Massachusetts fishermen skilfully directed the boats, but it was four in the morning before the soldiers were all landed, ready to take up their line of march. In a furious storm of snow and sleet which beat in their faces they plodded on toward Trenton, nine miles away, where they arrived at daybreak. They captured more than 1,000 men, almost the whole force. Thus by one bold stroke Washington had changed defeat to victory, and inspired the patriot Americans with new hope. The British generals were amazed. Leaving a rear- guard at Princeton to protect his supplies, General Charles Cornwallis speedily advanced with a superior force against Washington. At nightfall, January 2, 1777, only a small creek separated the two armies, just south of Trenton. "At last," said Cornwallis, "we have run down the old fox, and we will bag him in the morning." But Washington outgeneralled him. During the night he not only escaped but marched around Cornwallis, defeating his rear -guard at Princeton, and capturing 500 prisoners.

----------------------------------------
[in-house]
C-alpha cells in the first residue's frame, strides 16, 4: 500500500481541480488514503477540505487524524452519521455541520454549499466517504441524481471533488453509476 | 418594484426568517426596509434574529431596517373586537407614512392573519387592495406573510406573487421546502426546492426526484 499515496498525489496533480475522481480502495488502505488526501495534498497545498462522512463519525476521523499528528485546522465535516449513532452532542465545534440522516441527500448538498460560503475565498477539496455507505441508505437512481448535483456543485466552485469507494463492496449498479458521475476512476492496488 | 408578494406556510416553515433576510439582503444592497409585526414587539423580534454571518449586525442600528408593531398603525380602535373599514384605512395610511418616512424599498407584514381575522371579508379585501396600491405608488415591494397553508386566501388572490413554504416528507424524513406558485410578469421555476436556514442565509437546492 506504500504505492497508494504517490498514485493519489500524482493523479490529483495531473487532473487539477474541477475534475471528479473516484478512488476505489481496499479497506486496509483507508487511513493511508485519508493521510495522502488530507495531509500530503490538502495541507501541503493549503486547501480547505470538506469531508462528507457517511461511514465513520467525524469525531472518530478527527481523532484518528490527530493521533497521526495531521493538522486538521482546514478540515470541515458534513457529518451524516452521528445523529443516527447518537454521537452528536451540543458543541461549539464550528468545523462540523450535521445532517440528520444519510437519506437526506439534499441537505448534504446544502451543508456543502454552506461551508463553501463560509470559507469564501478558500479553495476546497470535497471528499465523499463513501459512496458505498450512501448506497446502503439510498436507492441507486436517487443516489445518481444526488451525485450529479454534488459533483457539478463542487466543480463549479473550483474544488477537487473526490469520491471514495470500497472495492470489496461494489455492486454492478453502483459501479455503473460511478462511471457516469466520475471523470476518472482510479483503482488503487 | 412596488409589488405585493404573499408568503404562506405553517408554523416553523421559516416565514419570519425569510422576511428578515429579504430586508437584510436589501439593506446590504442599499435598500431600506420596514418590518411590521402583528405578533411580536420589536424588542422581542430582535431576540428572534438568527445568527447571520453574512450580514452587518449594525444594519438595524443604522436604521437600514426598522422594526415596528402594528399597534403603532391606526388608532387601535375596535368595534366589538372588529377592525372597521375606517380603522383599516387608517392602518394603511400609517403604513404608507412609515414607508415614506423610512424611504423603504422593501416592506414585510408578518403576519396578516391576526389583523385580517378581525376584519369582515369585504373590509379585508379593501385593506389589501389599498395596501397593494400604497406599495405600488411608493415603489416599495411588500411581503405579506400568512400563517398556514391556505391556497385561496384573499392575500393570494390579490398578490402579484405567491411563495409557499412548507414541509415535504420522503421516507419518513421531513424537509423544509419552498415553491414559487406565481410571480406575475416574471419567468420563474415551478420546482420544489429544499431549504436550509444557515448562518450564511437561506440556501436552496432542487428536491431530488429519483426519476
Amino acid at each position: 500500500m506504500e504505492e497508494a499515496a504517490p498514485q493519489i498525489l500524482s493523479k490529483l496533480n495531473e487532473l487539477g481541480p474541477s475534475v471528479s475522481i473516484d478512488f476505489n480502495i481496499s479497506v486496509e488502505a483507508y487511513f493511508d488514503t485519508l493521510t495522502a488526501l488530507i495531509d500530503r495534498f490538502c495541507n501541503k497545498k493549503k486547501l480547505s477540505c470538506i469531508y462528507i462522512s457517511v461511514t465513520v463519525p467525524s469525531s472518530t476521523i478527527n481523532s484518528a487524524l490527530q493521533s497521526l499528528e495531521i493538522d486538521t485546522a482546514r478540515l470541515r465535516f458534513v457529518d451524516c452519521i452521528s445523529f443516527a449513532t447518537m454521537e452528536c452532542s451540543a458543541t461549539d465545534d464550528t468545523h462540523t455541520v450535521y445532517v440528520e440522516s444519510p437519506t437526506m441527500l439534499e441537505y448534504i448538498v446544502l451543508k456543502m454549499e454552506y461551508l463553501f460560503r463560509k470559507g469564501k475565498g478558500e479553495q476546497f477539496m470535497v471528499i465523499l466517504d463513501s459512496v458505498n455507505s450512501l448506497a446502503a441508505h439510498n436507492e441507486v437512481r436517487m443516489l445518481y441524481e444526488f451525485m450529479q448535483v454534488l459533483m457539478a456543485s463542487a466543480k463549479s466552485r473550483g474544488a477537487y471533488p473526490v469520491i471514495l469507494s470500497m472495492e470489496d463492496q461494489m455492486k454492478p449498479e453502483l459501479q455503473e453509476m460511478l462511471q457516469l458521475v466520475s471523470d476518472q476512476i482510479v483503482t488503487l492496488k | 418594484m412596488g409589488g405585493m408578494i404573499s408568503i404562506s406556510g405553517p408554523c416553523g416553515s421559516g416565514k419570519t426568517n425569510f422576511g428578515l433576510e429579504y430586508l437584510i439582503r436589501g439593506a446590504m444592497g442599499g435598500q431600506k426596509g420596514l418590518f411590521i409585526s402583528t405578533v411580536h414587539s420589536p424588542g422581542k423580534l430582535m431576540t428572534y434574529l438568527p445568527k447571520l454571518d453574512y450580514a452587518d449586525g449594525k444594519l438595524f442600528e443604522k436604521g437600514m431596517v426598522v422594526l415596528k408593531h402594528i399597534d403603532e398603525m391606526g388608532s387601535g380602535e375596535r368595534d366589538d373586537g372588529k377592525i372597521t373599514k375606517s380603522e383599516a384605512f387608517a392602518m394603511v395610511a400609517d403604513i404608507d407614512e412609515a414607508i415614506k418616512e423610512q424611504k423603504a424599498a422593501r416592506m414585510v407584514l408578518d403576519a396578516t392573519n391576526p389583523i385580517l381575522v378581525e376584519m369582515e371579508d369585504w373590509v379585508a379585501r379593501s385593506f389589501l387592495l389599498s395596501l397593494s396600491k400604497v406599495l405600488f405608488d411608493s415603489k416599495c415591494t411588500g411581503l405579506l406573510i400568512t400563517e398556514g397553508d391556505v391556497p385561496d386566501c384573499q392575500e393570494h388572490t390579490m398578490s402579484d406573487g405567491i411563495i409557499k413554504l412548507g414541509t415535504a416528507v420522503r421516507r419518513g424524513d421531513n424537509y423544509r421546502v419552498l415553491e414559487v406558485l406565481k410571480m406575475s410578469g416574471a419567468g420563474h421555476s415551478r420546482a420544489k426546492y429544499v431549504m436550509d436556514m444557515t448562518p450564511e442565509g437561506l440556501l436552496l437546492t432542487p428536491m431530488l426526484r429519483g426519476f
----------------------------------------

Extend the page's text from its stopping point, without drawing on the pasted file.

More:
F. Robert Morris gives money liberally
to keep the army together.
Nevertheless after these striking successes Washington was in sore straits with his army. Many of the soldiers' terms of service would soon expire, and these men were eager to get to their homes. Washington knew that hard cash would hold them for a few weeks. He wrote in haste, therefore, to his friend Robert Morris, a rich merchant and banker of Philadelphia, for $50,000. Morris promptly responded. Before light on New Year's morning he went knocking from door to door to secure the money from among his friends. By noon the sum was made up and on its way to Washington.
The army was saved, and Washington was able to bring to an end a brilliantly executed campaign. Again, during Greene's campaign in the Carolinas (1780), and during Washington's about Yorktown (1781), Morris came to the rescue of the army. His ample,fortune was a silent power which none the less truly than the military genius of Washington made American independence possible.